Barrister becomes a police officer for Durham Constabulary
Christopher Mitford used to be a regular face in court as a barrister but he is now a police officer.
Christopher Mitford, 51, is now following in the footsteps of his grandfather and great-grandfather who also served with Durham Constabulary.As the oldest recruit in his cohort, he said his older years did not put him off.Image source,He said barristers' opinions on whether clients had committed the crimes they were accused of was "irrelevant" in the job.
'Not too old'After being selected, he began his training - and the new job came with even more anti-social hours.Aware he needed to improve his fitness and "shift a bit of timber", he went to the gym and started running 5,000km a day, knowing he had to pass the infamous bleep test, which scores officers on their fitness.Read more: BBC News (UK) »
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He will be the Chief Constable within the next 5 years ! Might make more sense to have gone from Police officer to Barrister? He’ll have the old-timers saying “In my day, we prosecuted our own summary cases before the mags. We didn’t need any bleeding crown prosecution service.” ;) BBC now reporting on job changes. The end of the TV Licence fee is waaaaay overdue!
Who gives one? And? Changing jobs is news now? Popping out for a 5000km jog Started running 5000km a day? Worrying though if he comes from a background where it is him job to believe his criminal clients. A traumatised victim is hardly going to feel comfortable with some pedant quoting the law at them and working out criminal defence while they are deeply distressed.
Man changes job. How is this news?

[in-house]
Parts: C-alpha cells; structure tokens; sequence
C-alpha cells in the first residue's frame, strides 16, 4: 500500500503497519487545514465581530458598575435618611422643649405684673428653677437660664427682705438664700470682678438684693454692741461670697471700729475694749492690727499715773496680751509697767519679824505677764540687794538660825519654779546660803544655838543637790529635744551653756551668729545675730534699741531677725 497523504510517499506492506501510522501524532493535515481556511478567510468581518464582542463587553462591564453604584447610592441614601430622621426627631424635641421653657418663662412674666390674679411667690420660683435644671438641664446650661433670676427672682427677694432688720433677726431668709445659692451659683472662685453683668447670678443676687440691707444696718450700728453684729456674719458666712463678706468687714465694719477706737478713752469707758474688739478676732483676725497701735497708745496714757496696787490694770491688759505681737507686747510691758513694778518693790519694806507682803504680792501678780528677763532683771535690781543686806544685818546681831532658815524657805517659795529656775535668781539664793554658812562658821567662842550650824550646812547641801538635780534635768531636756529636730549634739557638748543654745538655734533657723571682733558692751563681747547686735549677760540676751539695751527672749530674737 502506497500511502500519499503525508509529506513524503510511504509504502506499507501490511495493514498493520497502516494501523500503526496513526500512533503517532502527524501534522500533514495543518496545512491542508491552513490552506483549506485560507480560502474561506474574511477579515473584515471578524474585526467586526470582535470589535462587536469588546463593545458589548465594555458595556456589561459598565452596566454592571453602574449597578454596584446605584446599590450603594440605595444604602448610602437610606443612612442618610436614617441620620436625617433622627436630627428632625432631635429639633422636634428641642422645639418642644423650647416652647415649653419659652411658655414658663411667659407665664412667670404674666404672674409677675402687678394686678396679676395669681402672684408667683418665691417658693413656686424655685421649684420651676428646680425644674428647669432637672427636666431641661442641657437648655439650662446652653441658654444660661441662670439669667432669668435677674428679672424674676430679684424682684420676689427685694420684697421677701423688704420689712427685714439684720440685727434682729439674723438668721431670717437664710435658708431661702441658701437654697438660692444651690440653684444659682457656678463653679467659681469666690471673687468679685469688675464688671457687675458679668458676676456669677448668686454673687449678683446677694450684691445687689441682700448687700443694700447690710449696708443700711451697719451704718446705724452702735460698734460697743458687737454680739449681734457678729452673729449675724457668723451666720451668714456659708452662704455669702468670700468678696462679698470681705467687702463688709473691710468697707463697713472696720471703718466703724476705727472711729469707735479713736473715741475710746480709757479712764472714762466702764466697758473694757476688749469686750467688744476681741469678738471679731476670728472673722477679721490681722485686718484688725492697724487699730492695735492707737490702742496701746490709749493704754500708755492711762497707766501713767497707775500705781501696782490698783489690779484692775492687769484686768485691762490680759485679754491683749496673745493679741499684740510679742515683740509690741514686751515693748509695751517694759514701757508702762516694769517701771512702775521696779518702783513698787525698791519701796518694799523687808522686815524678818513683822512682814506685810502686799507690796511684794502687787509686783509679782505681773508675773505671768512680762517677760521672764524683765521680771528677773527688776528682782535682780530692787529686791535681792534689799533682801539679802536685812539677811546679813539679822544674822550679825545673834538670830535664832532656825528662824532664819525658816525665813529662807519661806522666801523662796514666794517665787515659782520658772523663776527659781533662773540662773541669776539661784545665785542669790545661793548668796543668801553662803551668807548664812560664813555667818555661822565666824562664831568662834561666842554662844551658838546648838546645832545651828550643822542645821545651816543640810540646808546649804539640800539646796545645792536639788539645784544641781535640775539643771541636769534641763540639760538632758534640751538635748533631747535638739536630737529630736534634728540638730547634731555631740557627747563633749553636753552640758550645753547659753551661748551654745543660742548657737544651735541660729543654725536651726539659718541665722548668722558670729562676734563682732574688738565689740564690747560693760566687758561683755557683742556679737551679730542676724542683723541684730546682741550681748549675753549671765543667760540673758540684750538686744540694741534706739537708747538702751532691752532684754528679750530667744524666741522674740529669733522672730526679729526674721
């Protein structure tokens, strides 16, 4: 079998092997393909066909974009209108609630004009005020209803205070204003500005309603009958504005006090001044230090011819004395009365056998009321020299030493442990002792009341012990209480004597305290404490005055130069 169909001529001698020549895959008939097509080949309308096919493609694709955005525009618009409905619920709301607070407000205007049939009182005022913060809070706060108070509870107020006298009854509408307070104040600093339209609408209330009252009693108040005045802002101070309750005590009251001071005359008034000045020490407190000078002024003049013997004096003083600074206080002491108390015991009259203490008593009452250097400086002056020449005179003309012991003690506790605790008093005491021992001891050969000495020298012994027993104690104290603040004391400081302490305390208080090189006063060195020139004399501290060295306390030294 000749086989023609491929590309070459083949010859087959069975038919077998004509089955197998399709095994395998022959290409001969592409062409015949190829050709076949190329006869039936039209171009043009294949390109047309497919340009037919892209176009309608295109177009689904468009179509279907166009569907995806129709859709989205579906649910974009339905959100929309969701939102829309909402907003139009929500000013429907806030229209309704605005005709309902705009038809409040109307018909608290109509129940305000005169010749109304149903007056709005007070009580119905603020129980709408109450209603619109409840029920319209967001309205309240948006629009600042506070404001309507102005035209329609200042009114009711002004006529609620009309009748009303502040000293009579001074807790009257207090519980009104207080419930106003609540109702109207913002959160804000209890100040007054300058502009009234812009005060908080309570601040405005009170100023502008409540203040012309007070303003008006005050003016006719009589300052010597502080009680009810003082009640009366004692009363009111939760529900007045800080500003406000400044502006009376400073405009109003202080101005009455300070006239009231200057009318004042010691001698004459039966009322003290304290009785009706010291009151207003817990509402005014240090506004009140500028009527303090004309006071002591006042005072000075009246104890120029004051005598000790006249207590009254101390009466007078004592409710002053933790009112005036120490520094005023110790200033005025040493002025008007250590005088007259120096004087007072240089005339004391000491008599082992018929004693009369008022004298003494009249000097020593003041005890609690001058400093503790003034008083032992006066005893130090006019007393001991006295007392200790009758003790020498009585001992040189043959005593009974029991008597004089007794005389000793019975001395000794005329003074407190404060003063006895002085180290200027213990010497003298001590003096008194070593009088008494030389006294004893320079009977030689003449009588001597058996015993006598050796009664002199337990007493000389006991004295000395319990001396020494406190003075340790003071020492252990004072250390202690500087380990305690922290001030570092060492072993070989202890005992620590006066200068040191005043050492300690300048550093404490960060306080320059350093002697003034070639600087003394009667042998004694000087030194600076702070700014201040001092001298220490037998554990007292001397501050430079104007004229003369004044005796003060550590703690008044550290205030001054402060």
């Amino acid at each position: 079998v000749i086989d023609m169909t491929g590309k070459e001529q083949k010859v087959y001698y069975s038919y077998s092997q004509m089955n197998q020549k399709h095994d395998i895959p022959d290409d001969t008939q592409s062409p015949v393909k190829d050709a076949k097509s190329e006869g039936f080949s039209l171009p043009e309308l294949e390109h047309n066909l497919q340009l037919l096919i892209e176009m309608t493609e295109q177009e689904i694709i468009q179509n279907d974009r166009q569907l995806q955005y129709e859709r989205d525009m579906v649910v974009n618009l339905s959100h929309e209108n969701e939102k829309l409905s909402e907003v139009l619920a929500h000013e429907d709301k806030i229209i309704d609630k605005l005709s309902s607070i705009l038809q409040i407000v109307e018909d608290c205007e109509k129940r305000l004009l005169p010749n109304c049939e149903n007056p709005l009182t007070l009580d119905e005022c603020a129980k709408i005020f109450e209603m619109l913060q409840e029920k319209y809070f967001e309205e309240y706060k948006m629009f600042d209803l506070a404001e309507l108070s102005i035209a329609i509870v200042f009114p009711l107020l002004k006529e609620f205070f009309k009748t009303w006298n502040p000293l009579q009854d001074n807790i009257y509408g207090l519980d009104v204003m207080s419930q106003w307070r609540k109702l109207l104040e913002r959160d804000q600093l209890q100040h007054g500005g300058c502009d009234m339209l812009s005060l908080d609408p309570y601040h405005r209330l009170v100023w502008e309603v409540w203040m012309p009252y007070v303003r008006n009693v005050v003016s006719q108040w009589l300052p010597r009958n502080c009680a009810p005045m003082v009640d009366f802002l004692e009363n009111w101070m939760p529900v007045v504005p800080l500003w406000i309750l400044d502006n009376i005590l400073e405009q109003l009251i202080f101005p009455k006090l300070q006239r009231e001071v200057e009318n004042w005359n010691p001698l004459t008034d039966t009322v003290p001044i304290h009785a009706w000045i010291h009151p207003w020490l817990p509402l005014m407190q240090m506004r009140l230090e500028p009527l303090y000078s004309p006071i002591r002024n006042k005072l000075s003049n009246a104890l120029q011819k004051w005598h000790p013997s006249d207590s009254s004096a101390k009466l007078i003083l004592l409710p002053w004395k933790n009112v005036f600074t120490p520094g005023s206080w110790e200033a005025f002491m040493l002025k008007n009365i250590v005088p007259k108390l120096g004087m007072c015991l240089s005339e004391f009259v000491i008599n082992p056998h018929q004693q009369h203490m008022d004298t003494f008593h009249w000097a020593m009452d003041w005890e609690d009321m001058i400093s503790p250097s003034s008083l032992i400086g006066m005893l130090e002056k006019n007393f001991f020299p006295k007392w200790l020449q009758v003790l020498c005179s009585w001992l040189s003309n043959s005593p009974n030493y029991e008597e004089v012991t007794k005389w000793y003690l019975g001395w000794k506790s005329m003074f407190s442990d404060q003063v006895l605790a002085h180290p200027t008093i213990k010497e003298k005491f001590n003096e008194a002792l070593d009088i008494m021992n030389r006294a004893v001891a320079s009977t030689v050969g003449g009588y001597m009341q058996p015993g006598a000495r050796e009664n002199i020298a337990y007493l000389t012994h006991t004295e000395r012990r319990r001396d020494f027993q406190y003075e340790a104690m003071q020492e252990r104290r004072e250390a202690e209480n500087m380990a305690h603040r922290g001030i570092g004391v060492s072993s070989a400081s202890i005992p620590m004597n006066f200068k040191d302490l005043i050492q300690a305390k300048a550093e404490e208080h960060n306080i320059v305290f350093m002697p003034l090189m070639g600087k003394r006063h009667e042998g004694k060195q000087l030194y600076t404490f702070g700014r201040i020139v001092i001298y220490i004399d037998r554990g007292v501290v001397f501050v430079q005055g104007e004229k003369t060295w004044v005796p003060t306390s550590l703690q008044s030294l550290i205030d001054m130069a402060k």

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Image caption, PC Christopher Mitford is now on the beat in County Durham An ex-barrister who used to defend alleged criminals has turned to arresting them by becoming a police officer. Christopher Mitford, 51, is now following in the footsteps of his grandfather and great-grandfather who also served with Durham Constabulary. He said he decided on the career change after realising he was not too old. "It is a big change because it's not like any other job - it's really a way of life," PC Mitford said. As the oldest recruit in his cohort, he said his older years did not put him off. He said his career in law began rather unconventionally after leaving school at 16. His uncle was a solicitor and he went to work as an office junior at the firm. "I decided I quite liked the law and then began taking law exams, mainly part-time, and became a lawyer by that route," he said. Image source, Image caption, Mitford was a barrister working on criminal cases at crown court He said barristers' opinions on whether clients had committed the crimes they were accused of was "irrelevant" in the job. He said: "If they say, 'I wasn't in the bank, I wasn't the armed robber' then you operate on that basis and you test the evidence for any weaknesses, challenge the witnesses and put forward your client's version of events." After a stint working abroad investigating money laundering for a bank and then teaching courtroom skills to new police recruits, he knew the desire to join the police force was not going away. 'Not too old' "One of my law students told me he had decided to go and join the police - there was this wave of envy that sort of came over me," he told BBC Radio Newcastle. "I discovered that I wasn't too old to join the police and therefore I just decided to go for it." After being selected, he began his training - and the new job came with even more anti-social hours. "You have to think of others in terms of how it impacts on your own family but it has been fine," he said. "My wife could tell it was something I really wanted to do and she gave her approval." Aware he needed to improve his fitness and "shift a bit of timber", he went to the gym and started running 5,000km a day, knowing he had to pass the infamous bleep test, which scores officers on their fitness. 'Hammers and machetes' PC Mitford's arrest - which he said was "pretty nerve-wracking" - came on his first day. "There was a report of people fighting in the streets with weapons, with hammers and machetes and the like," he said. "Obviously your heart is beating because you think about what you are going to encounter - are you going to be involved in some sort of physical altercation with those who are armed? Or are you going to have to tend to someone who is injured? "When we got there the perpetrators had in large part departed but there was an inured person we assisted and I had to end up having to arrest someone in a back alley. "It was surreal really because I had firearms officers around me and a police officer with a dog behind me, and walking down this back street with my handcuffs ready to arrest somebody - that was my very first arrest, grievous bodily harm with intent - it was a very unusual first day in the job." Image source, Image caption, PC Mitford's grandfather, Ch Insp Joseph Mitford, with the-then Queen Elizabeth Now a year into his probation as a response officer based in Stanley, County Durham, PC Mitford said he now saw the law from a different perspective. "You find yourself in some very difficult situations, some very stressful situations, sometimes you are encountering people who - put it neutrally - are uncooperative," he said. "One of the most fulfilling experiences was working with a colleague to talk someone away from the edge of a bridge and one of the worst experiences was seeing the aftermath of a suicide. "The good experiences outweigh the bad but performing the role can have an impact on your mental health - so you have got to be robust." He said he hoped one day to join CID, working on complex criminal cases. That would mean being back in court, but this time giving evidence. "You are on the other side of the fence now," he said. "It's just doing something that's entirely fresh - it is very rewarding work, it's very different. Genuinely speaking, I love it." Follow BBC North East & Cumbria on